I was pleasantly surprised to see that Greece has decided to honour Lord Byron with a national day. April 19th will be a day of remembrance to "keep alive the memory of Lord Byron in tribute to a great man who deeply believed in fundamental democratic values".
Although, I suppose, he is mostly known as a poet these days Byron was a fiery figure from left field and gave his life as one of the thousands of internationals who fought for Greek liberation from the Ottoman Empire.
His support as a fighting man was pretty short lived to say the least but he invested his fortune in equipping the Greek fleet and inspired many others from around Europe to join the cause. Even after his death the fact that this rather, cough, controversial character had given his life in a revolutionary struggle helped raise the international profile of events in the region.
However, whilst the Greeks (and Italians) may hold Byron in high regard nothing could have been further from the truth in polite society nearer to home. Although today it's the well to do in society who are most likely to have Shelley or Byron on their book shelves, nineteenth century poetry having a pretty elitist reputation, the reverse was true in their day. No self respecting bourgeois would have such scurrilous works in their house. Their books would be found in the growing trade union libraries and in the homes of radicals who'd form the backbone of movements like the Chartists where their memory was kept alive.
Byron's well known for his attitude to a free love of sorts - certainly a sexuality free from the confining morality of the day - but his support for radical causes was just as well known and far more despised in his lifetime. He was a supporter of the Luddites, a radical movement that demonstrated with the utmost clarity and force what despots get if they don't allow working people basic rights. Byron used his position to speak in the House of Lords against the death penalty for Luddites and wrote "down with all kings but King Ludd" in his Song for the Luddites (which is just short enough to reproduce in full below).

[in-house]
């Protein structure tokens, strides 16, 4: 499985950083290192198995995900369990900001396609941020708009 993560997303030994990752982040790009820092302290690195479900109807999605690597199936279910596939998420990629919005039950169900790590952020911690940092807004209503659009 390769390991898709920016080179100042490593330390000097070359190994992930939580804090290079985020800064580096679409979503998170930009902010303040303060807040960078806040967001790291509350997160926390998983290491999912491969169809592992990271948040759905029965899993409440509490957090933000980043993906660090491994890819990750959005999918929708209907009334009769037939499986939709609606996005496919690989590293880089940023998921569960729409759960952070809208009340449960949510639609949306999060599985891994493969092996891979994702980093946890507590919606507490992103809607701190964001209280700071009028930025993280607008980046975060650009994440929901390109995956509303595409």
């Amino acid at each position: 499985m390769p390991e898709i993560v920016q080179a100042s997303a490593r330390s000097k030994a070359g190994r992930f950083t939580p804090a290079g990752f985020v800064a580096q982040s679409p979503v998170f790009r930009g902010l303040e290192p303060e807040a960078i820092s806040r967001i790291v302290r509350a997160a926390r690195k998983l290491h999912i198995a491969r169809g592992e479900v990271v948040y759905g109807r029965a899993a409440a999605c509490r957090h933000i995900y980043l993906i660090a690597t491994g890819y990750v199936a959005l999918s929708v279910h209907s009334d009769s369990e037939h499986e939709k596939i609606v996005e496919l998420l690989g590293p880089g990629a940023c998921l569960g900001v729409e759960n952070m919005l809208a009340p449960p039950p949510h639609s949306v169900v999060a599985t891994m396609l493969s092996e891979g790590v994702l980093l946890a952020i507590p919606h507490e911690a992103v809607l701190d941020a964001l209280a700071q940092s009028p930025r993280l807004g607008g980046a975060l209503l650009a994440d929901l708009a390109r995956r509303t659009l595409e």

It seems that the English respectable circles still have a distaste for Lord Byron and official honours to this great man are few and far between. One fitting tribute we could give Byron would be to return the Parthenon marbles, which were filched from Greece as so many other ancient artifacts have been by imperial powers. In a fury he may have written "snatch'd thy shrinking gods to northern climes abhorred!" but there was little he could do to return them.
Honouring one of the great poets of his age and restoring stolen property, that's two birds with one stone, and you know I like to maximise the number of avians killed to the minimum number of projectiles.
Song for the Luddites
As the Liberty lads o'er the sea
Bought their freedom, and cheaply, with blood,
So we, boys, we
Will die fighting, or live free,
And down with all kings but King Ludd!
When the web that we weave is complete,
And the shuttle exchanged for the sword,
We will fling the winding-sheet
O'er the despot at our feet,
And dye it deep in the gore he has pour'd.
Though black as his heart its hue,
Since his veins are corrupted to mud,
Yet this is the dew
Which the tree shall renew
Of Liberty, planted by Ludd!